You don’t have to be an artist (but you are!)

Designing an Art & Design Curriculum Pt 1 – thoughts, ramblings and useful tidbits from our redesign journey

Over the next few months, I hope to share some of the processes we went through in developing our school’s Art & Design curriculum. It might interest you, it might save you some time, whatever it does, I hope it will inspire you.

So, I’m an artist?

I would not have naturally thought of myself as an artist before beginning this curriculum redesign journey and yet I would have expected every child in my class to do so!

We define an artist as someone who uses their imagination and creativity to express themselves and to communicate with others.

That meant a shift to considering ourselves as artists – even if I might describe my own style as naive!

Start with what you’ve got

The existing Art & Design curriculum had some great points: staff loved the fact that it had a PowerPoint for each lesson and a clear lesson plan; there was a progression of practical skills and vocabulary (though this was not explicit and rarely discreetly explored); and teachers knew “their” units well. Children were generally positive about Art & Design too and many would point to it being a favourite subject.

There were a few issues though that we wanted to tackle:

  • There was a lack of diversity among the artists we studied (an example that comes to mind is a unit studying Aboriginal journey art featured Paul Klee as its focus artist). We wanted our children to have a carefully curated, diverse selection of artworks and artists.
  • Our children and staff have a passion for the environment and we wanted to make sure that the resources we use are well-selected and not wasted.
  • We wanted to have a clear understanding of the disciplinary and theoretical knowledge of art and design that children will acquire during their time with us, as well as the existing progression of practical skills.
  • We’d become a little tired of having 30 “cloned” artworks at the end of each unit, which whilst looking alright didn’t display the individual creativity of the children – more divergence was needed.

The importance of working with others

Our curriculum preparation for Art & Design took a three-pronged approach. What do our staff say, what do our pupils say and what do the experts say?

Colleagues are the best! Going alone in creating a curriculum isn’t going to help anyone and thankfully I have a wonderful (and truly creative) team working with me! Conversations about what currently works and what doesn’t had to be the starting point. I also wanted to ask my colleagues, “Well, what would help you to teach Art & Design?”.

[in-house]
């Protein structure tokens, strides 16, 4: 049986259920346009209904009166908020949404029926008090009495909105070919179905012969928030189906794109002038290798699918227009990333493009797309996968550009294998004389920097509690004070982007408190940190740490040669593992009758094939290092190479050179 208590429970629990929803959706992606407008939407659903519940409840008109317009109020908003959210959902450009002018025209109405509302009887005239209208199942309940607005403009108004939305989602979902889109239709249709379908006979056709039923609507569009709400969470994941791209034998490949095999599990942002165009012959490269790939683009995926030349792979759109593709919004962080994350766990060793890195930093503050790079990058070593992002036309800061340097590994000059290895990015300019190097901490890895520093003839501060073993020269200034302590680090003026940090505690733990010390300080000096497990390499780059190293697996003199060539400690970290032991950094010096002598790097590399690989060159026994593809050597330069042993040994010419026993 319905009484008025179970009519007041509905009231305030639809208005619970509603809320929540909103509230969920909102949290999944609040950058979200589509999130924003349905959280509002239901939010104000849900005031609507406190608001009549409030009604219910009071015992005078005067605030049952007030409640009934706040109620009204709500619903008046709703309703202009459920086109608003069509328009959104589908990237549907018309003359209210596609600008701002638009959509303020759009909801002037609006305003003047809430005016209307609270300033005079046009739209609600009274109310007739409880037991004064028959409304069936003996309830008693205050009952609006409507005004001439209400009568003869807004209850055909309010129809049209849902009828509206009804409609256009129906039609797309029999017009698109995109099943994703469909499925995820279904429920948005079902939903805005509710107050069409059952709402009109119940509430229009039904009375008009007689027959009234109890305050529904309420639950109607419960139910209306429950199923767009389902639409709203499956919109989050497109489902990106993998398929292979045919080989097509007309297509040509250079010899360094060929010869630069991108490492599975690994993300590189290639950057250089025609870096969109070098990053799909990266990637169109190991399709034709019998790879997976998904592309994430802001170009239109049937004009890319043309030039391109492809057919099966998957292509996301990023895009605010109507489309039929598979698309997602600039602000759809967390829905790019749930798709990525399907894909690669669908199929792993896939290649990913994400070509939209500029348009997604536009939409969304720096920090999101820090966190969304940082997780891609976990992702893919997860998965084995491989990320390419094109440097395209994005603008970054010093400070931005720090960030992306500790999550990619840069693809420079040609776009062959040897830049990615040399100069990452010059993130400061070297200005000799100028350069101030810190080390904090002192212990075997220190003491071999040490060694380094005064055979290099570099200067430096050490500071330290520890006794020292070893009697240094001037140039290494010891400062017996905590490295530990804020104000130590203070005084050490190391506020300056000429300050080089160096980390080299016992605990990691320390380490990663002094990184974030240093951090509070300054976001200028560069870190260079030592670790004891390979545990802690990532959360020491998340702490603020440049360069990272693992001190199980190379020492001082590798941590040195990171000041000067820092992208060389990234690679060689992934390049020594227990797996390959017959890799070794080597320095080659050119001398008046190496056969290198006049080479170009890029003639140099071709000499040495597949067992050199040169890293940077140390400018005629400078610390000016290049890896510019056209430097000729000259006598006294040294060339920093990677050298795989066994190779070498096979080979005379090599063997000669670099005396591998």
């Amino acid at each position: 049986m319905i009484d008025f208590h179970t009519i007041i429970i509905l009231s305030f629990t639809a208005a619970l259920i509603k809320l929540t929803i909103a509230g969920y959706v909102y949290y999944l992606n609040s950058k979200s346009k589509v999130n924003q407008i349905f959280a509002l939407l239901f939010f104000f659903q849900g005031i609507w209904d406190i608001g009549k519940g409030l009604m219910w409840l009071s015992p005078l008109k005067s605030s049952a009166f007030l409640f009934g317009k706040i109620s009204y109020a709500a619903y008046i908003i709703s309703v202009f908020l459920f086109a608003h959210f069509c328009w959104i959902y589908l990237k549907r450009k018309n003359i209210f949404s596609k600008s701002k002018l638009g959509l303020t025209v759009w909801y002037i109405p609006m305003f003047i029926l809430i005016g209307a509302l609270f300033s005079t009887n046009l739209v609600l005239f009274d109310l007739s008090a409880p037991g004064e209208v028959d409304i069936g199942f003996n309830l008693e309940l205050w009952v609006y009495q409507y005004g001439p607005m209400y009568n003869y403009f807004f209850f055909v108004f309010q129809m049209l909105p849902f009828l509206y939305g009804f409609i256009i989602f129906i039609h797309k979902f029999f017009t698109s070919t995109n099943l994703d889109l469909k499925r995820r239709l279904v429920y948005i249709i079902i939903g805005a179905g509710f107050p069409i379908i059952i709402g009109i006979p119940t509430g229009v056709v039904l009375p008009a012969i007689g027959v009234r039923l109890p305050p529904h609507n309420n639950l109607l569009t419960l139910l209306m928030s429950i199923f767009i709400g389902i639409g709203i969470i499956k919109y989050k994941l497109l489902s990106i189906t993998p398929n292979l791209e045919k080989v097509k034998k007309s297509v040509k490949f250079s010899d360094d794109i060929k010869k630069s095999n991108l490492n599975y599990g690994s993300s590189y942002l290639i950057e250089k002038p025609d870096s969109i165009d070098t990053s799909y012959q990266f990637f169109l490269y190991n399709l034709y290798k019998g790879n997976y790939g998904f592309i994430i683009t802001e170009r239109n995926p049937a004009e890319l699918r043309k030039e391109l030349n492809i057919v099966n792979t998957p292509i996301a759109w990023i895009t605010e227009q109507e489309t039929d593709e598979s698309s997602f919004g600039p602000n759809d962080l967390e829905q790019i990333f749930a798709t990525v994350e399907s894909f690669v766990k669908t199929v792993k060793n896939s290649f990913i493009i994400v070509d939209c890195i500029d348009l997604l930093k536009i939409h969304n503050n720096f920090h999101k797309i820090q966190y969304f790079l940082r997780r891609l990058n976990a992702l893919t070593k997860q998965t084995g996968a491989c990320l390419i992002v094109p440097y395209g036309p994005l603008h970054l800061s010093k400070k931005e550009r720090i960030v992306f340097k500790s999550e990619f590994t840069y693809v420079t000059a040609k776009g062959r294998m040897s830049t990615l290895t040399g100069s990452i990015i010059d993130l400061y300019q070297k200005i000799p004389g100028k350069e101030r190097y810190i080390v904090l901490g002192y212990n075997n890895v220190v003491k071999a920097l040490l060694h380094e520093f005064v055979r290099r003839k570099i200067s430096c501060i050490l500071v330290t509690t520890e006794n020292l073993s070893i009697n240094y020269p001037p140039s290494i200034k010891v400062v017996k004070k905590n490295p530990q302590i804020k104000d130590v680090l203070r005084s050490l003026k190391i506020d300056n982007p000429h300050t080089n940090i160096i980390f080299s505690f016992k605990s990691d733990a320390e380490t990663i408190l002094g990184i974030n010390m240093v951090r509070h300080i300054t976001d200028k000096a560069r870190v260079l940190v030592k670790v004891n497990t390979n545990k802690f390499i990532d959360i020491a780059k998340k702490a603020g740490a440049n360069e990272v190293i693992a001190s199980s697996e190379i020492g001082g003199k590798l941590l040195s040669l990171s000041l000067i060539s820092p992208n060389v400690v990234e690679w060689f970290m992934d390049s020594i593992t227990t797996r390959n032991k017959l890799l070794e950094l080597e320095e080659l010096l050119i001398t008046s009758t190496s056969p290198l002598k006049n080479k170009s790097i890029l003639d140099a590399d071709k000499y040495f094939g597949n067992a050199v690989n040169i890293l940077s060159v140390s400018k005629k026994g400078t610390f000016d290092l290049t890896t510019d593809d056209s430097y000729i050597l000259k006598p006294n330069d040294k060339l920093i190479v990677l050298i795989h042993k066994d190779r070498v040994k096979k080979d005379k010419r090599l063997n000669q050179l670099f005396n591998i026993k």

We had a brilliant staff meeting where we explored the existing curriculum, highlighted concerns and shared our ideals: some clear points were raised about the level of support that would be provided to teach units (guides should be clear, concise – one page – and include vocabulary); exemplar PowerPoints were still desirable; an idea was shared about children building a portfolio of portraits during their time in school (something that would become a cornerpiece to our new curriculum); and a brilliant discussion where staff talked about the art elements they missed from previous curriculums (e.g. pottery when learning about Ancient Greece in History).

When we spoke with children about art, a lot of them talked about how they wanted to get “better at drawing”, that they “like to practise before doing the real thing” and most were proud of the contents of their art journals but “never got to show it off”. These would all be key considerations moving forward.

Finally, some key research and texts were identified that we agreed would be useful to look at as we embarked on this curriculum journey. This included the OFSTED subject review, Emily Gopaul’s Teaching Primary Art & Design and a mass of curriculum documents from other schools that inspired and/or challenged us.

The importance of working with others

This wasn’t a quick process: reading, research, discussion and exploration take time. It can be tempting to rush this part of the process and yet so many of the things that we are now really proud of in our curriculum came out at this stage. As the curriculum continued to develop it would be shared and discussed with staff (sometimes just as a WhatsApp message – what do we think of X?) We’ve got a curriculum that now not only reflects the latest research but also supports all staff in teaching and gives children exposure to a diverse range of artists whilst allowing them to create and display their own artworks.

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